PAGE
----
Alex Murdaugh Trial: Jurors Visit Crime Scene Ahead Of Closing Statements

Jurors deciding the fate of disgraced South Carolina attorney Alex Murdaugh are visiting the scene where Murdaugh’s wife and son were murdered.

Murdaugh has been charged with their murders but has maintained his innocence since the night they were killed in June 2021. The panel of 12 jurors and two alternates on Wednesday traveled to the Murdaugh’s Moselle estate to tour the crime scene, CNN reported.

Judge Clifton Newman agreed this week to allow jurors to tour the property over objection from the prosecution, who said the property had changed since Maggie Murdaugh and her youngest son Paul were murdered on June 7, 2021. Newman joined jurors on the tour along with the defense and prosecutors but said jurors can’t ask any questions or discuss the case with each other while visiting the property, Fox News reported.

When the jurors return from the crime scene, the prosecution and defense will make their closing arguments.

The prosecution has argued throughout the case that Murdaugh killed his wife and son at the dog kennels on their expansive estate using two different weapons to distract from his financial crimes, which were about to be exposed as his law firm forced him to resign for allegedly stealing money from clients.

Murdaugh’s defense has argued that he was visiting his ailing mother at the time of the crime and returned home to find his wife and son dead. But when Murdaugh took the stand Thursday and Friday, he immediately admitted to lying for years about his whereabouts on the day his wife and son were murdered.

The prosecution had already argued that Murdaugh lied about not going to the dog kennels. Prosecutor Creighton Waters previously pointed to cell phone evidence taken from Paul’s phone less than five minutes before he was killed. Paul had filmed one of the dogs to send to a friend, and prosecutors allege Murdaugh’s voice can be heard in the background of the recording. Murdaugh has said he wasn’t at the kennels that night. Prosecutors allege that Murdaugh murdered his wife and son around 8:49 p.m., just a few minutes after the video was taken.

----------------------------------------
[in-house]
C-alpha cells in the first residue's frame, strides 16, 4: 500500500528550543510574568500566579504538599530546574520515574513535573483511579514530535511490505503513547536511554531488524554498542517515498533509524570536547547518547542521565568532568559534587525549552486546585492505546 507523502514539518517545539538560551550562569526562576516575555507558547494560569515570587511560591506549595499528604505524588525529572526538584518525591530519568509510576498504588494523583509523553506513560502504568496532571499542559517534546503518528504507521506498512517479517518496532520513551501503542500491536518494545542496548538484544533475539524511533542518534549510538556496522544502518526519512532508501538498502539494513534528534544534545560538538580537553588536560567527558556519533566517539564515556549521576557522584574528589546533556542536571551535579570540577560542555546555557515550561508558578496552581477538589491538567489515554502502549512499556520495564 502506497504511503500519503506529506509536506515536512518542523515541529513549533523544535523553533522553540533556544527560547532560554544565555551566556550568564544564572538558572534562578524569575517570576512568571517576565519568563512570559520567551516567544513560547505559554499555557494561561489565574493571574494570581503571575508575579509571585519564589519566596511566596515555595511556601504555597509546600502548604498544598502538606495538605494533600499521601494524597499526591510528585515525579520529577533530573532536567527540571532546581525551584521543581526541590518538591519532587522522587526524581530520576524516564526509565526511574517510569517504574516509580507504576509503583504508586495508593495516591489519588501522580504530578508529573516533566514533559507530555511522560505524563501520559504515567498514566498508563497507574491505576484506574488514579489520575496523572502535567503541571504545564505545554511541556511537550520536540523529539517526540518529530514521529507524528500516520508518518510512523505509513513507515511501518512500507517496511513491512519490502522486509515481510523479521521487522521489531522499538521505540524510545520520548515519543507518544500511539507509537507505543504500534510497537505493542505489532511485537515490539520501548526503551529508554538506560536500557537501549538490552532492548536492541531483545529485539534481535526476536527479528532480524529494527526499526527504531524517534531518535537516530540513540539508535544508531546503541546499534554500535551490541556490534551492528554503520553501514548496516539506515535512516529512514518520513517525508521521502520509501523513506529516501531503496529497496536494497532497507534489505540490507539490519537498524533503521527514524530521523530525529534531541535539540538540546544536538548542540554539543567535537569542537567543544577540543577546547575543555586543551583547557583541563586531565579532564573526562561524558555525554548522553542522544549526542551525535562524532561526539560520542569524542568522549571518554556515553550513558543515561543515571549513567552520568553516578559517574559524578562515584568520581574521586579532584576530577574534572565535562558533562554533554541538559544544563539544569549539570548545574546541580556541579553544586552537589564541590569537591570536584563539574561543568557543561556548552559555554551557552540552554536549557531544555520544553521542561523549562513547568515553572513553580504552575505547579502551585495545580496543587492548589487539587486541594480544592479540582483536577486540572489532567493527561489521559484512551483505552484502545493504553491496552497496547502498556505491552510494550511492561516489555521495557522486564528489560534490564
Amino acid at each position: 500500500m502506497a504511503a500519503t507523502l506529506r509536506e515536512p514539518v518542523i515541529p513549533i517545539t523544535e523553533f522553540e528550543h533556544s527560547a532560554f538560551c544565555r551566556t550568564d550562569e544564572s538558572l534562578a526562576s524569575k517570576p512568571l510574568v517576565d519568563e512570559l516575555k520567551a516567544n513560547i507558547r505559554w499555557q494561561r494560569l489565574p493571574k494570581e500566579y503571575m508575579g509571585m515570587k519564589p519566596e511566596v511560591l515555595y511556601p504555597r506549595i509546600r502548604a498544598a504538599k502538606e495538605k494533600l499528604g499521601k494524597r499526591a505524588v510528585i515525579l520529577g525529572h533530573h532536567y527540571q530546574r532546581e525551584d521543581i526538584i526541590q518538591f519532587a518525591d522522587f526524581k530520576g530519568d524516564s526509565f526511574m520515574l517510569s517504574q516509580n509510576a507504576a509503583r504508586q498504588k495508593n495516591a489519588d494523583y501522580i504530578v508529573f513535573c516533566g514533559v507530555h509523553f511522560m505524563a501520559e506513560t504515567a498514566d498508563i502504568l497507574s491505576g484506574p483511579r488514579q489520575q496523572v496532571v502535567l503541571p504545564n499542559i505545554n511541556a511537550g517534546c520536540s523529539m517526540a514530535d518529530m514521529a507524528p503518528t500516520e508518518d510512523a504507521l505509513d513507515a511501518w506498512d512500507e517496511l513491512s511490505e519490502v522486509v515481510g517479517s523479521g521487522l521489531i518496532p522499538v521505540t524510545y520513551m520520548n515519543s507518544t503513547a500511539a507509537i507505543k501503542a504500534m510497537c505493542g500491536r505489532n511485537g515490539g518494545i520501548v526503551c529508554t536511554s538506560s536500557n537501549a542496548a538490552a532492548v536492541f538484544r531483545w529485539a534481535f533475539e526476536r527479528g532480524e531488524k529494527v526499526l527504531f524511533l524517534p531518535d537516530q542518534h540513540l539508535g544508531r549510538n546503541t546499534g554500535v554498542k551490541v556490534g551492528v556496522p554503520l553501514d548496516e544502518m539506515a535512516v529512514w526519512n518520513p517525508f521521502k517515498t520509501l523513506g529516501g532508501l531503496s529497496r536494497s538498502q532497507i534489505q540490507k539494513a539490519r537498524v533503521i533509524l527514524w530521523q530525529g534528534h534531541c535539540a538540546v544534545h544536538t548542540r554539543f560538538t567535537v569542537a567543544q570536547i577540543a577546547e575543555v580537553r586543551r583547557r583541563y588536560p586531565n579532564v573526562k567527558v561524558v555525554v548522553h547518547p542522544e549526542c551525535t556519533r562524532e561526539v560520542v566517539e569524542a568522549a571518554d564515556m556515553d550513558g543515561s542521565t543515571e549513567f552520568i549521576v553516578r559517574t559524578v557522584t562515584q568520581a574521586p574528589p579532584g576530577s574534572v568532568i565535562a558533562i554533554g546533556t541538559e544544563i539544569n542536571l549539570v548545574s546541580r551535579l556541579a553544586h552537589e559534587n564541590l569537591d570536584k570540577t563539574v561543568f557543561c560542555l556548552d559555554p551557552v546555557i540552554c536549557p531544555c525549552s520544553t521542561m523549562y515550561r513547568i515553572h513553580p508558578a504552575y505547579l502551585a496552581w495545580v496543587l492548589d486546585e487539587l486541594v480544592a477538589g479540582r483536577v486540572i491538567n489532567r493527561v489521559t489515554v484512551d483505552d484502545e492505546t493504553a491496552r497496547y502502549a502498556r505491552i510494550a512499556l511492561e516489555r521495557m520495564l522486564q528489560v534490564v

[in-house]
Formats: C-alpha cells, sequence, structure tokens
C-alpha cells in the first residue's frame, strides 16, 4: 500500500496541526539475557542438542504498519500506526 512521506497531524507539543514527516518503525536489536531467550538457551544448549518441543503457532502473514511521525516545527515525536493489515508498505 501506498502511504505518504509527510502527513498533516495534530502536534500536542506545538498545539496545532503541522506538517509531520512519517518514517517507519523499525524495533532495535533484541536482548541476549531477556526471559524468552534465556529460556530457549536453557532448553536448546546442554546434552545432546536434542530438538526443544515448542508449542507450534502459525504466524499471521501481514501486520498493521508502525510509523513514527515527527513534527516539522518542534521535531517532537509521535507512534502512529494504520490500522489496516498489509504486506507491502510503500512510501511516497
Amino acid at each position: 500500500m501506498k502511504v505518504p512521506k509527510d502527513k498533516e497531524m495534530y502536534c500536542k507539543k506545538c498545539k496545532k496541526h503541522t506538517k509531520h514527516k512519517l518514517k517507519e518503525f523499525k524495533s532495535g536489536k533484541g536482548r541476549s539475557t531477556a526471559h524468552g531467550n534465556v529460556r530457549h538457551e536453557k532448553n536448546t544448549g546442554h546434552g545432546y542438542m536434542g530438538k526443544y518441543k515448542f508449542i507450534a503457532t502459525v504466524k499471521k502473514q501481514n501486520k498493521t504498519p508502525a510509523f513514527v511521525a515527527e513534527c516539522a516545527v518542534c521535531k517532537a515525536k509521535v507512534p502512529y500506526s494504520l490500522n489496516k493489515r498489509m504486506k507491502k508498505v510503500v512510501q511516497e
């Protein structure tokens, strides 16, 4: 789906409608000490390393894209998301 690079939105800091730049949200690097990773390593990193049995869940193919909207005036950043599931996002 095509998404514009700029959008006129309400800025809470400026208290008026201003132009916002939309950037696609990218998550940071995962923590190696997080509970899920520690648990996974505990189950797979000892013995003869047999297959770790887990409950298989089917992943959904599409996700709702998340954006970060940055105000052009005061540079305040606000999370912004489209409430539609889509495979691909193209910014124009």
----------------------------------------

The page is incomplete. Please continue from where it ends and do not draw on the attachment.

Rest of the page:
On Thursday, when Murdaugh took the stand, his defense attorneys asked him if he had lied to police about his whereabouts on the night his family was murdered, and Murdaugh admitted to lying.


“I lied about being down there, and I’m so sorry that I did,” Murdaugh said, according to People Magazine.

Murdaugh maintained that he did not murder his wife and son, whom he referred to by nicknames “Mags” and “Paul Paul.” He claimed during his testimony that his alleged drug addiction made him “paranoid,” which caused him to lie.

“As my addiction evolved over time I would get in these situations or circumstances where I would get paranoid,” Murdaugh testified. “I’m sorry I lied.”

Murdaugh also testified that his son Paul was receiving threats over his involvement in a 2019 boat crash that killed 19-year-old Mallory Beach. Paul was indicted on one count of boating under the influence causing death and two counts of causing significant bodily injury.

“Paul got the most vile threats — the stuff that was on social media — you couldn’t believe it,” Murdaugh testified, according to People. “You couldn’t believe it. It was so over the top, truthfully we didn’t think anything about it, it was so crazy. People talking about what he was going to get. … We disregarded it. It was so over the top.”

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